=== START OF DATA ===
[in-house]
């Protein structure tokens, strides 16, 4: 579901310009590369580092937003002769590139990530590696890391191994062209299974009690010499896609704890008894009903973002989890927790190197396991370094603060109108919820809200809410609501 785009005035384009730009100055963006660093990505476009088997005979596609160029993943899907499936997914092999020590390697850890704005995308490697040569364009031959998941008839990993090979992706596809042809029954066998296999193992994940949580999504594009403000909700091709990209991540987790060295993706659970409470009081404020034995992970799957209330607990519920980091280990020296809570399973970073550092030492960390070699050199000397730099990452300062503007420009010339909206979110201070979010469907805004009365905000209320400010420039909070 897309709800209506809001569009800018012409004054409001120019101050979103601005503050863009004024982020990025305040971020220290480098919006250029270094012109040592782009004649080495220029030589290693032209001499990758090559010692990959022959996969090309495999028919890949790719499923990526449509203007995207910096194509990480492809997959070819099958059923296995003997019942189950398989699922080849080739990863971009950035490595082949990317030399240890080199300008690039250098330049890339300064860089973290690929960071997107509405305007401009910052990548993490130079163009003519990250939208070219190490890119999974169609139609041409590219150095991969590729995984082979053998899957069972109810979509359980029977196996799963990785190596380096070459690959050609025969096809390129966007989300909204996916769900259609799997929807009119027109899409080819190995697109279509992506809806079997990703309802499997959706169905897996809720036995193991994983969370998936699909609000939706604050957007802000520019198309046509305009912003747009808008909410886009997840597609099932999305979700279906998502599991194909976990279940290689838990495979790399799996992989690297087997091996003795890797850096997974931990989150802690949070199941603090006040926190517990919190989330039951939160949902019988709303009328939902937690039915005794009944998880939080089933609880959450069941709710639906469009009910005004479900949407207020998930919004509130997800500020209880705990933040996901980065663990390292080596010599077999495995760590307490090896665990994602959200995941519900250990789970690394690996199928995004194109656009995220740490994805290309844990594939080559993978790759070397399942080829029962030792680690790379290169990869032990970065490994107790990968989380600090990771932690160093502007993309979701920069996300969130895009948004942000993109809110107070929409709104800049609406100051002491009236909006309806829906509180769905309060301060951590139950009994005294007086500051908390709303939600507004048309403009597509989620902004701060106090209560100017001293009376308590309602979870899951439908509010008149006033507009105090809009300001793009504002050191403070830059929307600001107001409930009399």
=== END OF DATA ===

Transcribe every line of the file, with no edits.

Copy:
[in-house]
């Protein structure tokens, strides 16, 4: 579901310009590369580092937003002769590139990530590696890391191994062209299974009690010499896609704890008894009903973002989890927790190197396991370094603060109108919820809200809410609501 785009005035384009730009100055963006660093990505476009088997005979596609160029993943899907499936997914092999020590390697850890704005995308490697040569364009031959998941008839990993090979992706596809042809029954066998296999193992994940949580999504594009403000909700091709990209991540987790060295993706659970409470009081404020034995992970799957209330607990519920980091280990020296809570399973970073550092030492960390070699050199000397730099990452300062503007420009010339909206979110201070979010469907805004009365905000209320400010420039909070 897309709800209506809001569009800018012409004054409001120019101050979103601005503050863009004024982020990025305040971020220290480098919006250029270094012109040592782009004649080495220029030589290693032209001499990758090559010692990959022959996969090309495999028919890949790719499923990526449509203007995207910096194509990480492809997959070819099958059923296995003997019942189950398989699922080849080739990863971009950035490595082949990317030399240890080199300008690039250098330049890339300064860089973290690929960071997107509405305007401009910052990548993490130079163009003519990250939208070219190490890119999974169609139609041409590219150095991969590729995984082979053998899957069972109810979509359980029977196996799963990785190596380096070459690959050609025969096809390129966007989300909204996916769900259609799997929807009119027109899409080819190995697109279509992506809806079997990703309802499997959706169905897996809720036995193991994983969370998936699909609000939706604050957007802000520019198309046509305009912003747009808008909410886009997840597609099932999305979700279906998502599991194909976990279940290689838990495979790399799996992989690297087997091996003795890797850096997974931990989150802690949070199941603090006040926190517990919190989330039951939160949902019988709303009328939902937690039915005794009944998880939080089933609880959450069941709710639906469009009910005004479900949407207020998930919004509130997800500020209880705990933040996901980065663990390292080596010599077999495995760590307490090896665990994602959200995941519900250990789970690394690996199928995004194109656009995220740490994805290309844990594939080559993978790759070397399942080829029962030792680690790379290169990869032990970065490994107790990968989380600090990771932690160093502007993309979701920069996300969130895009948004942000993109809110107070929409709104800049609406100051002491009236909006309806829906509180769905309060301060951590139950009994005294007086500051908390709303939600507004048309403009597509989620902004701060106090209560100017001293009376308590309602979870899951439908509010008149006033507009105090809009300001793009504002050191403070830059929307600001107001409930009399």